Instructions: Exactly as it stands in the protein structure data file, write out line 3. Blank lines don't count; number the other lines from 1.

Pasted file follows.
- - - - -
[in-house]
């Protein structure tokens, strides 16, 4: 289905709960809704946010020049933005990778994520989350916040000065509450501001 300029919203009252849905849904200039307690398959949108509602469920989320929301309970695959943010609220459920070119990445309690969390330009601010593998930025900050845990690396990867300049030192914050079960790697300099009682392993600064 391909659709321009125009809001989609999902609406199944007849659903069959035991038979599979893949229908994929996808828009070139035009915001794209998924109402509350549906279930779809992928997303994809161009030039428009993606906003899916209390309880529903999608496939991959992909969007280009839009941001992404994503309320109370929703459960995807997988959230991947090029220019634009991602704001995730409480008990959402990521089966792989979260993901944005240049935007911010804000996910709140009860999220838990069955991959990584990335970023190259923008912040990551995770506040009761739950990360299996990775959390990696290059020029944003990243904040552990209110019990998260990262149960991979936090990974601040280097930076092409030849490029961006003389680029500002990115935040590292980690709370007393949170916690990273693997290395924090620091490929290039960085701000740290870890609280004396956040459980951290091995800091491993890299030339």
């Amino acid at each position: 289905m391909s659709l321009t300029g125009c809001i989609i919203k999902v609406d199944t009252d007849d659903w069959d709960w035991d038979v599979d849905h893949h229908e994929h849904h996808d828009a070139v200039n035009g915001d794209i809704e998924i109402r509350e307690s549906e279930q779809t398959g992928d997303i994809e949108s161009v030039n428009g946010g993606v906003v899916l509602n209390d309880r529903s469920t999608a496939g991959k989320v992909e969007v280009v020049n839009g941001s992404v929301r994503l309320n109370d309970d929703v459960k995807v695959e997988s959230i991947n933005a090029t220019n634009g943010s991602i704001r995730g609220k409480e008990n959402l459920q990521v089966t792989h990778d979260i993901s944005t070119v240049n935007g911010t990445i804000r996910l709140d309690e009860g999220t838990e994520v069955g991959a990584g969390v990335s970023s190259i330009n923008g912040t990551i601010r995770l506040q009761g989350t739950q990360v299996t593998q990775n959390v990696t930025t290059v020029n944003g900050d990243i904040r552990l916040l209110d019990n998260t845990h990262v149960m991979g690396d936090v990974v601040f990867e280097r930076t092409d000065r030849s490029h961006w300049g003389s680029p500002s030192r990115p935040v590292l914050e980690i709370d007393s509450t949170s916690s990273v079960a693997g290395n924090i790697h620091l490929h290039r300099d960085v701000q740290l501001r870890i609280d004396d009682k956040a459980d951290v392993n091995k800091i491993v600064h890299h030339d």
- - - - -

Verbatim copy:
């Amino acid at each position: 289905m391909s659709l321009t300029g125009c809001i989609i919203k999902v609406d199944t009252d007849d659903w069959d709960w035991d038979v599979d849905h893949h229908e994929h849904h996808d828009a070139v200039n035009g915001d794209i809704e998924i109402r509350e307690s549906e279930q779809t398959g992928d997303i994809e949108s161009v030039n428009g946010g993606v906003v899916l509602n209390d309880r529903s469920t999608a496939g991959k989320v992909e969007v280009v020049n839009g941001s992404v929301r994503l309320n109370d309970d929703v459960k995807v695959e997988s959230i991947n933005a090029t220019n634009g943010s991602i704001r995730g609220k409480e008990n959402l459920q990521v089966t792989h990778d979260i993901s944005t070119v240049n935007g911010t990445i804000r996910l709140d309690e009860g999220t838990e994520v069955g991959a990584g969390v990335s970023s190259i330009n923008g912040t990551i601010r995770l506040q009761g989350t739950q990360v299996t593998q990775n959390v990696t930025t290059v020029n944003g900050d990243i904040r552990l916040l209110d019990n998260t845990h990262v149960m991979g690396d936090v990974v601040f990867e280097r930076t092409d000065r030849s490029h961006w300049g003389s680029p500002s030192r990115p935040v590292l914050e980690i709370d007393s509450t949170s916690s990273v079960a693997g290395n924090i790697h620091l490929h290039r300099d960085v701000q740290l501001r870890i609280d004396d009682k956040a459980d951290v392993n091995k800091i491993v600064h890299h030339d």